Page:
Chris Farley, Chris Rock, Adam Sandler and David Spade in 1994.

Jeff Kravitz/FilmMagic, Inc/Getty Images

Of course, only a tiny fraction of the audience for Saturday Night Live were Jewish that night but for four wonderful minutes, everyone was an honorary Jew invited to celebrate our rich tradition of show-business success.

Sandler and his co-writers dreamed up some brilliant and unforgettable rhymes but they also cheat extensively by adding “ahs” to words to almost but not quite create the illusion of rhyming. For example, “David Lee Roth lights the menorah” is followed by “So do Kirk Douglas, James Caan, and the late Dinah Shore-ah.”

That fake rhyme is followed by a real one that speaks to the song’s wonderful cultural specificity when Sandler continues, “Guess who eats together at the Carnegie Deli? Bowser from Sha Na Na and Arthur Fonzarelli.”

The Carnegie Deli is a household name only to Jews but that’s also the song’s stated audience. It celebrates Judaism and the impressive number of Jews who accomplished great things, like when Sandler joyously exclaims, “You don’t need “Deck the Halls” or “Jingle Bell Rock” when you can spin a dreidel with Captain Kirk and Mr. Spock” before going on to clarify that they’re “both Jewish.”

“The Chanukah Song” only sounds random and half-assed, like something Sandler is making up on the spot in a fit of stoned inspiration. There’s actually a lot of craft and artistry in both the song’s construction and execution in addition to Sandler’s signature assortment of silly voices and goofy faces.

“So many Jews are in show-biz/Tom Cruise isn’t but I think his agent is” is not a great line but Sandler sells it and every other with boyish enthusiasm.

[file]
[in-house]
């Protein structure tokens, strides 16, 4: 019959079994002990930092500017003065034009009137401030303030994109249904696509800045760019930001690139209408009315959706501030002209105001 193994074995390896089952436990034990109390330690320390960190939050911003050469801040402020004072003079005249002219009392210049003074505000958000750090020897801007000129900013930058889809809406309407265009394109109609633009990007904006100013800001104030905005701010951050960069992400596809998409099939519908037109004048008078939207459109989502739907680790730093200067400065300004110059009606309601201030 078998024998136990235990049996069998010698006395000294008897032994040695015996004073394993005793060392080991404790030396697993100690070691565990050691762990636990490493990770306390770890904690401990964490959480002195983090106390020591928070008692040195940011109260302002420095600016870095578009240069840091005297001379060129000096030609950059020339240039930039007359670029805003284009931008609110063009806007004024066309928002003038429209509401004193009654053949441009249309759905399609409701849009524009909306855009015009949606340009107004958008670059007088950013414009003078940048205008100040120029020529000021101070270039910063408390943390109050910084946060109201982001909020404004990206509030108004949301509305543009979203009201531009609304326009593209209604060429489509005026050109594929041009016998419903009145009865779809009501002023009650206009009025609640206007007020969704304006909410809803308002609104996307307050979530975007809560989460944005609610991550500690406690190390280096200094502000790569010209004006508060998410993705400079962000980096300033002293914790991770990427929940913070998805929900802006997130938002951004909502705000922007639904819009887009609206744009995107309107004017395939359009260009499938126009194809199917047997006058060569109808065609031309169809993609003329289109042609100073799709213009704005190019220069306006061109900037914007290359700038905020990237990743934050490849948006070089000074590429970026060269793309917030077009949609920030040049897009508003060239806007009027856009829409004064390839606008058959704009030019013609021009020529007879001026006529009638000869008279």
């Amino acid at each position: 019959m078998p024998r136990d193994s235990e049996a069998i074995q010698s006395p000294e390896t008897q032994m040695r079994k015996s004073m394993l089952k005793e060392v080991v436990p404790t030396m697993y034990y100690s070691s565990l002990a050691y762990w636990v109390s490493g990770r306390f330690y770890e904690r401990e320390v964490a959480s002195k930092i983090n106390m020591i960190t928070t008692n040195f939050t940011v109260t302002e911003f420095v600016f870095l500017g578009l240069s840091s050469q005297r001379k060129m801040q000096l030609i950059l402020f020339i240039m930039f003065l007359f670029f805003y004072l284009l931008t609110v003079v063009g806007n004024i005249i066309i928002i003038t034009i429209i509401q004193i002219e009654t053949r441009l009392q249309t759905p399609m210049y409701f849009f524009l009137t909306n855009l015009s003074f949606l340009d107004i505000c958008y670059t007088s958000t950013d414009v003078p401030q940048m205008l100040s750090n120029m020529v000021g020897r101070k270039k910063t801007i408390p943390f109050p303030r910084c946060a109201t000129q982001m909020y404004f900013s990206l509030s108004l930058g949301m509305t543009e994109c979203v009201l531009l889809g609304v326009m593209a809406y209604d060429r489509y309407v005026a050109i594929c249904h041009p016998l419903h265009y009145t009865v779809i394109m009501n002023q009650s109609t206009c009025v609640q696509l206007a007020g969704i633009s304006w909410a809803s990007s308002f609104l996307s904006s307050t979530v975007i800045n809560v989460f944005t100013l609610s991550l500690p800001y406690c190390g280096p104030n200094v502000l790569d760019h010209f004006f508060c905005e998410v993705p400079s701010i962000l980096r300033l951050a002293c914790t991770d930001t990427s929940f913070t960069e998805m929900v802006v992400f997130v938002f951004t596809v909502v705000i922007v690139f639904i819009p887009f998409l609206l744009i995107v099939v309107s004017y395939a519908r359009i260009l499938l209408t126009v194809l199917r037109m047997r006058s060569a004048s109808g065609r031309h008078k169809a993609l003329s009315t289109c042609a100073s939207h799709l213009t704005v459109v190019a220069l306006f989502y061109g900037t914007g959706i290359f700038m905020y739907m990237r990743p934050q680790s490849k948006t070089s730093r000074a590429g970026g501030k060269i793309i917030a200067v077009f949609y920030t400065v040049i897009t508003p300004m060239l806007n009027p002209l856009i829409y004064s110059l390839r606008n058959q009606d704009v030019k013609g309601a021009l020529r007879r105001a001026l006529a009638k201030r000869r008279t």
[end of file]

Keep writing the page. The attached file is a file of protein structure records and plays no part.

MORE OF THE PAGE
“The Chanukah Song” has endured in a manner no one could have foreseen in part because it fills an important role in giving Jewish kids a holiday song of their own.

But it’s also remained culturally relevant because it’s a product of a beloved entertainer’s early golden age before his shtick got old and he began lazily phoning it in. Last but not least, “The Chanukah Song” remains popular because it is a damn good song, funny, catchy, and full of turns of phrase and jokes that stick in your mind and interrupt your train of thought at regular intervals.

Sandler being Sandler, he could not resist endlessly revisiting and recycling an early triumph. The song became a beloved staple of Sandler’s live performances, was released as a single but only made it to 80 on the pop charts, spawned a series of sequels and follow-ups, and was re-purposed for Sandler’s dreadful animated vehicle Eight Crazy Nights.

But in the rich tradition of holiday hits “The Chanukah Song” remains irresistible. The fact that it’s goofy and simultaneously self-deprecating and celebratory doesn’t make it any less definitive as not just a Chanukah song but the Chanukah song. If anything, the song’s silliness and self-awareness make it even perfect as a timeless, tongue-in-cheek expression of defiant Jewish pride.